We must see Jesus did not denigrate John’s contribution to the Divine Plan. Go back to verses 26+27 to see John’s two roles. He was a PROPHET; the last of the Old Testament-style prophets. Historically, John was a bridge between the Old Testament and New Testament. The quote from Malachi 3:1 points to John’s unique role; the MESSENGER proclaiming the Messiah. The word MESSENGER here is normally translated “angel” and means “envoy.”

Verse 28 is meant to be one of the great affirmations of the status of believers. As important as John was to the plan of God, even the least-known saint takes on a greater importance. This is really a comparison of the Old Covenant to the New. John is offered by Jesus as the pinnacle of the Old Covenant, but he is eclipsed by the least-known New Covenant saint. We shouldn’t take this to mean that John was not a participant in the Kingdom of God, as in Luke 13:28 Jesus said ALL THE PROPHETS are included. John recognized Jesus as the Messiah and in so doing, saw the truth that the Old Testament prophets and angels longed to see (1 Peter 1:9-10-12) but his life ended before he could see Jesus raised from the dead, fulfilling prophecy.

Verses 29-30 reveal the love-hate reactions John inspired in others. The PEOPLE loved John and agreed with Jesus’ assessment of John because they had been baptized by him. They ACKNOWLEDGED GOD’S WAY WAS RIGHT. The religious leaders hated John and rejected his message and refused his baptism. In so doing, they REJECTED GOD’S PURPOSE FOR THEMSELVES.

This is a reversal of what one might’ve expected. The “religious rejects” were the ones who recognized God speaking through John while the “most religious” people missed it entirely.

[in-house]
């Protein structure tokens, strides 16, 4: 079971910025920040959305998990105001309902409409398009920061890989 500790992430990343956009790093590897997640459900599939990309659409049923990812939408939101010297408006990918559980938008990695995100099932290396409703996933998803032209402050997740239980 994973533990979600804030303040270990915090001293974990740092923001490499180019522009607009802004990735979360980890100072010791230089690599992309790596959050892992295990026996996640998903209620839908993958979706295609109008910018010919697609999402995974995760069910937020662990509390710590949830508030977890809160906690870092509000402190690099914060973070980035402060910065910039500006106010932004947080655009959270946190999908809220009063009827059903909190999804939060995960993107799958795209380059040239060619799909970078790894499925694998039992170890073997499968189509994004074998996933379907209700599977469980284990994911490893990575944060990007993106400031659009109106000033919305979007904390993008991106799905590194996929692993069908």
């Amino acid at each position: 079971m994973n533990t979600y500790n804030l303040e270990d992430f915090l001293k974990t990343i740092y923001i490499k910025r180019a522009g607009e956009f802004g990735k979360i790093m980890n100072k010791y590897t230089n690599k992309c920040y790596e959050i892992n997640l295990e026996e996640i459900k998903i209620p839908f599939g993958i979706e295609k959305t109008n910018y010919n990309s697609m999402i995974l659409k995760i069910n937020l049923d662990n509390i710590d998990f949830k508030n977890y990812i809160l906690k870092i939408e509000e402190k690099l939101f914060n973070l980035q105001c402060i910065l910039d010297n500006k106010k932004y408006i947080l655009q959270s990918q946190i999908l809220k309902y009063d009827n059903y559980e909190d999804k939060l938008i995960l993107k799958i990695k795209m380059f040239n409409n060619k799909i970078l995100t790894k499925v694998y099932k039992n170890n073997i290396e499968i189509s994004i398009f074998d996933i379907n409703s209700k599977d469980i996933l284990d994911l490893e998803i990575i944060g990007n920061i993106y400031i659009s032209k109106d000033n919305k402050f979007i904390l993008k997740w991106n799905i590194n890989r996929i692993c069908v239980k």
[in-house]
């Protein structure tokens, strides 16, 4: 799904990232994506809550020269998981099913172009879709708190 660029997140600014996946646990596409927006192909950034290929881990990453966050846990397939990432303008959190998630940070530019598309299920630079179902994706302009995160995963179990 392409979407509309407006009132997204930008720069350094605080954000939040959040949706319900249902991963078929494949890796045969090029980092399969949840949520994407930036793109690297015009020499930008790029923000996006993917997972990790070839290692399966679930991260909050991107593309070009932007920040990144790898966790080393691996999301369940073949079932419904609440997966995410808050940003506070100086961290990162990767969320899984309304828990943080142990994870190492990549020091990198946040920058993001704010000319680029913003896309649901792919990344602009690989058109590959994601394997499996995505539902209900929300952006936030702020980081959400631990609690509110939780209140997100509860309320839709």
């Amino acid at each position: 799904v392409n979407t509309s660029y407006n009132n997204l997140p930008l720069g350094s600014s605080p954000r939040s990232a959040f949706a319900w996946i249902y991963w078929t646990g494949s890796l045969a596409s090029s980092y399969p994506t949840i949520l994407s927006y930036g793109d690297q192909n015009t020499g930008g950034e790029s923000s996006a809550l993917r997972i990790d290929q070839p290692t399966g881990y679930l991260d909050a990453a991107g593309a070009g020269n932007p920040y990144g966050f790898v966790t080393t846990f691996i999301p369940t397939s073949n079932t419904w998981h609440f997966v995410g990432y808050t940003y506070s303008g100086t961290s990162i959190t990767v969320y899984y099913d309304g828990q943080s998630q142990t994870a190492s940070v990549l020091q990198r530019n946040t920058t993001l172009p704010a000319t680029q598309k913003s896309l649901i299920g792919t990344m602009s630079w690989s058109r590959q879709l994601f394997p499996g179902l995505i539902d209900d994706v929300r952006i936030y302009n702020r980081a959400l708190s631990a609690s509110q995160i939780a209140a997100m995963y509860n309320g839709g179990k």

Jesus rejected their hypocrisy. In verses 31-32 He compared them to a bunch of complaining kids. They rejected John because he didn’t dance according to their tune. They didn’t acknowledge their need to repent and thereby rejected John’s baptism for repentance and the forgiveness of sins (Acts 19:4). They rejected Jesus for the same reason - He refused to conform to their erroneous expectations of how the Messiah would act.

It didn’t matter what kind of tune they played - a DANCE tune or a DIRGE - he refused to play along with them and they were in a huff about it! The FLUTE is a reference to John’s austere lifestyle and aggressive message. He refused to DANCE to their immature demands. The DIRGE is a reference to Jesus’ joyous message and loving lifestyle. He refused to CRY just because they wanted Him to.

Live the life to which God is calling you. Don’t let others choose your life for you.

This may be the only time you hear me quote a rapper; Christian hip-hop singer LaCrae has made a sage observation about reputation. "Some of us are more concerned with our reputation than our character. The latter takes care of the former."

In this passage Jesus rejected and refuted the slanders made against John the Baptist and Himself. Religious hypocrites, possibly jealous or wary of their popularity among the common people, tried to ruin the reputations of each man. Jesus’ teaching was that godly wisdom will manifest in one’s character which will, in turn, be substantiated by one’s words and deeds. He didn’t allow His detractors to define Him but instead remained faithful to the mission God set before Him to do.

This is appropriate for Church Vocations Sunday as we must expect and assist our church leaders in following Jesus’ example. When we make demands of church leaders to suit our selfish interests, we’re behaving like the CHILDREN in the MARKETPLACE. We must support leadership in the church by encouraging and assisting our leaders in doing what God wills.


RESOURCES:

The NIV Application Commentary, Luke, Darrell L. Bock

The Bible Knowledge Key Word Study, The Gospels, Darrell L. Bock

One Perfect Life, John MacArthur

The Expositor’s Bible Commentary, Vol. 8, Luke, Walter L. Liefield

https://www.azquotes.com/quotes/topics/character-and-reputation.html